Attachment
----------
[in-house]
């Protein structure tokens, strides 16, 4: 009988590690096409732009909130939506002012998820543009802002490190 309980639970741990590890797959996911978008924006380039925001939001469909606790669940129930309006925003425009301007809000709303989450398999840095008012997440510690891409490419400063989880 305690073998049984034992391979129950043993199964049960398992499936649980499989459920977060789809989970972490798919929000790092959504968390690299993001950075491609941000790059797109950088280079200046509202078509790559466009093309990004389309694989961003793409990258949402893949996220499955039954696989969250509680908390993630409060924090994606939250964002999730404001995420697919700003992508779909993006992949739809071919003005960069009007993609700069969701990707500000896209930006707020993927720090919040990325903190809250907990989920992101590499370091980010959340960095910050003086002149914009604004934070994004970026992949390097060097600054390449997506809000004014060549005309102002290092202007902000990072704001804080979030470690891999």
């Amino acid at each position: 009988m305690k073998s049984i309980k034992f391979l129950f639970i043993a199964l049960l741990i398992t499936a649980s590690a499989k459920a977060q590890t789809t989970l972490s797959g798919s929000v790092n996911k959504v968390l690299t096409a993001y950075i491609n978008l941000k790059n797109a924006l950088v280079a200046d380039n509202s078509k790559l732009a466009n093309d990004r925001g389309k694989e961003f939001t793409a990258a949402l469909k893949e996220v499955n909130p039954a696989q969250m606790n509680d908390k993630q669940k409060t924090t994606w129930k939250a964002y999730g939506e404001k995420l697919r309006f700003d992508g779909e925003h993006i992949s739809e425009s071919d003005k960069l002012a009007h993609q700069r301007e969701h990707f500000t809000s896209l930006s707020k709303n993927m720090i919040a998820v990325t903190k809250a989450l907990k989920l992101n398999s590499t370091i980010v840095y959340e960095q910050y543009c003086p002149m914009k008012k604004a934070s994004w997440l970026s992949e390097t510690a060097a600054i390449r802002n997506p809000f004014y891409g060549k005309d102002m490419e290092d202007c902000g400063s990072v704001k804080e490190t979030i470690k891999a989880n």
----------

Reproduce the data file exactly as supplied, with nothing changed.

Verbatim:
[in-house]
């Protein structure tokens, strides 16, 4: 009988590690096409732009909130939506002012998820543009802002490190 309980639970741990590890797959996911978008924006380039925001939001469909606790669940129930309006925003425009301007809000709303989450398999840095008012997440510690891409490419400063989880 305690073998049984034992391979129950043993199964049960398992499936649980499989459920977060789809989970972490798919929000790092959504968390690299993001950075491609941000790059797109950088280079200046509202078509790559466009093309990004389309694989961003793409990258949402893949996220499955039954696989969250509680908390993630409060924090994606939250964002999730404001995420697919700003992508779909993006992949739809071919003005960069009007993609700069969701990707500000896209930006707020993927720090919040990325903190809250907990989920992101590499370091980010959340960095910050003086002149914009604004934070994004970026992949390097060097600054390449997506809000004014060549005309102002290092202007902000990072704001804080979030470690891999």
């Amino acid at each position: 009988m305690k073998s049984i309980k034992f391979l129950f639970i043993a199964l049960l741990i398992t499936a649980s590690a499989k459920a977060q590890t789809t989970l972490s797959g798919s929000v790092n996911k959504v968390l690299t096409a993001y950075i491609n978008l941000k790059n797109a924006l950088v280079a200046d380039n509202s078509k790559l732009a466009n093309d990004r925001g389309k694989e961003f939001t793409a990258a949402l469909k893949e996220v499955n909130p039954a696989q969250m606790n509680d908390k993630q669940k409060t924090t994606w129930k939250a964002y999730g939506e404001k995420l697919r309006f700003d992508g779909e925003h993006i992949s739809e425009s071919d003005k960069l002012a009007h993609q700069r301007e969701h990707f500000t809000s896209l930006s707020k709303n993927m720090i919040a998820v990325t903190k809250a989450l907990k989920l992101n398999s590499t370091i980010v840095y959340e960095q910050y543009c003086p002149m914009k008012k604004a934070s994004w997440l970026s992949e390097t510690a060097a600054i390449r802002n997506p809000f004014y891409g060549k005309d102002m490419e290092d202007c902000g400063s990072v704001k804080e490190t979030i470690k891999a989880n």